Mérida, Sept 24 (EFE) .- The British band Deep Purple, which this year celebrates its 55th anniversary, showed tonight in Mérida that its sound is history in the music world by showing with an energy that is difficult to understand specific “inner sanctum” of hard rock.
Those who thought – as some in attendance noted before entering the concert – that the broad age of the members, with the exception of newcomer guitarist Simon McBride (43 years old), suited the stage of the Roman theater in Mérida, are quite disappointed. , very nice.
In front of nearly 3,000 people and in a historic setting, Deep Purple gave a concert full of instrumental energy, in which left-handed Ian Paice (74 years old), who has led the drums since the band’s formation in 1968, is a master”.
It hasn’t been the only one, far from it. Singer Ian Gillan (77 years old) continues to raise his unmistakable and eternal voice to the heavens, albeit with scars; bassist Roger Glover outgrows his bass neck; Don Airey (74 years old) maintains the iconic romance with the keyboards and the recording of guitarist Simon McBride -Steve Morse left the group a few weeks ago for family reasons- is a success.
Ian Gillan had already claimed it this week in an interview with EFE. “Deep Purple is still Deep Purple” no matter how many years pass, 55 since its inception, and there are changes in the ranks, and this has been demonstrated in this concert.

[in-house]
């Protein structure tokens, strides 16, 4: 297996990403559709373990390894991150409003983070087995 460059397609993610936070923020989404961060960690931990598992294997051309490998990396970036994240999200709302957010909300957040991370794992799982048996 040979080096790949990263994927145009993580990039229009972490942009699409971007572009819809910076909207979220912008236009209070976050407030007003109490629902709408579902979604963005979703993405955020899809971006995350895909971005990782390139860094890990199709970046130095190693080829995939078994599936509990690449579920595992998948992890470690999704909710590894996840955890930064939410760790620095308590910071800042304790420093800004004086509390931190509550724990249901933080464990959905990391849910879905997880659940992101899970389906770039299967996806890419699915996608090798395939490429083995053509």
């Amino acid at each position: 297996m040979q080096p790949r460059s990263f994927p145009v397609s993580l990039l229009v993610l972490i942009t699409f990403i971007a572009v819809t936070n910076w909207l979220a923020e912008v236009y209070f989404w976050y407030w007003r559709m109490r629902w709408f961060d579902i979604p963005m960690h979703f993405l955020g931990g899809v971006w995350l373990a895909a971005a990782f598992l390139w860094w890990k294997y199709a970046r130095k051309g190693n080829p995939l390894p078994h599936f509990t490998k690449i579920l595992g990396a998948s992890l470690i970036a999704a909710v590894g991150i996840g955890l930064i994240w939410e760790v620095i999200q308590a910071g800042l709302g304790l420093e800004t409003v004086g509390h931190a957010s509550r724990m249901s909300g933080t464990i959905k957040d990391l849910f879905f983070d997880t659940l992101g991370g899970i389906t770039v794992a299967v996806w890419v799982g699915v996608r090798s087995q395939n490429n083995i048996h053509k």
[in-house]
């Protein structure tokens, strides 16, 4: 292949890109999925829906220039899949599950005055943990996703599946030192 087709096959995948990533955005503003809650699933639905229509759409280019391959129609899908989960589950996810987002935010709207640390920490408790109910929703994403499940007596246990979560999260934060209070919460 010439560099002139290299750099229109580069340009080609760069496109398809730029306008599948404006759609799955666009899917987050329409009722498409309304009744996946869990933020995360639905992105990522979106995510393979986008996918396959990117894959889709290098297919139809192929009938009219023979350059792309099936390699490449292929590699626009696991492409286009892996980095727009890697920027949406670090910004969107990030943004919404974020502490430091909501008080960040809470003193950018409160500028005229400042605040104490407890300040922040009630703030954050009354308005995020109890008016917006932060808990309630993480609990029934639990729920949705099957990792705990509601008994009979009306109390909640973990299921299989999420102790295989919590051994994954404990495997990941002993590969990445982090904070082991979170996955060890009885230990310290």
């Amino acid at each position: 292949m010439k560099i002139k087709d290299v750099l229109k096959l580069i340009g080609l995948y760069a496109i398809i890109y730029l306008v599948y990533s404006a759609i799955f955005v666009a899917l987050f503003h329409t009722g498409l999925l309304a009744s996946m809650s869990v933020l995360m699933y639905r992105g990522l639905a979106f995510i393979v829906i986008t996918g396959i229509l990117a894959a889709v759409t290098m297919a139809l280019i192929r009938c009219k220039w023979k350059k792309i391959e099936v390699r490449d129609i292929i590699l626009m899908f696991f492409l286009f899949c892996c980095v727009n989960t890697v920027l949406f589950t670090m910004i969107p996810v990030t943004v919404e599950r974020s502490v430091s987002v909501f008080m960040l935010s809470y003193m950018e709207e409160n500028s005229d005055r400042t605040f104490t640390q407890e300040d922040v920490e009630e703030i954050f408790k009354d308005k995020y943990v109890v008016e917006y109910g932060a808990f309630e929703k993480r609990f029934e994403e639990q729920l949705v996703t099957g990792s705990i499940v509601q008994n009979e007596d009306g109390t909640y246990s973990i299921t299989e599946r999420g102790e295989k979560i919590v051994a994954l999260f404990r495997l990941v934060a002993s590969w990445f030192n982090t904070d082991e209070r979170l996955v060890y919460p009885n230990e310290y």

With “Highway Star”, a song on their album “Machine Head” (1972) and one of the best known for recording guitar and keyboard solos, the group showed their most classic sound.
Without leaving this album, the band has interpreted “Pictures of Home”, a theme that the group has chosen very much to show off Paice and Glover. Without yelling, like the song “No Need to Shout” from her penultimate album “Whoosh!” picks up, Gillan performed this song with an innate sensitivity.
On this musical path, the band has stopped performing “Nothing at All” on this album (2020), traveled to 2017 with “Uncommon Man”, recorded in “Infinite”, and the audience has “Lazy”, a long keyboard and guitar conversation that originated in 1972 and one wishes it would never end.
“When a Blind Man Cries”, a delight; “Anya” and a keyboard solo with flamenco scents -bless the hands of Donald Airey- have given way to another song that marked the group’s middle years, “Perfect Strangers”.
With a devoted audience preferring fourth puberty to old age, it was the turn of “Smoke on the Water”, a song celebrating half a century of life and strangely on the brink of being cut off the album. “Machine Head”.
“I did not expect the success of the song. It wasn’t considered an addition to the album,” the singer confirmed a few days ago. Listening to it live, watching the audience nod as they hum the introduction in unison, is a unique experience, a journey through the history of music. through a sacred theme.
With “Hush”, a song from their first studio album, and “Black Night”, from the legendary work “Deep Purple in Rock”, two songs that are halfway between psychedelia and progressive rock, the group closed the concert.
“Where do these gentlemen get their energy from?” One of those present wondered as he stood in front of the exit door. The answer may lie in the stone itself.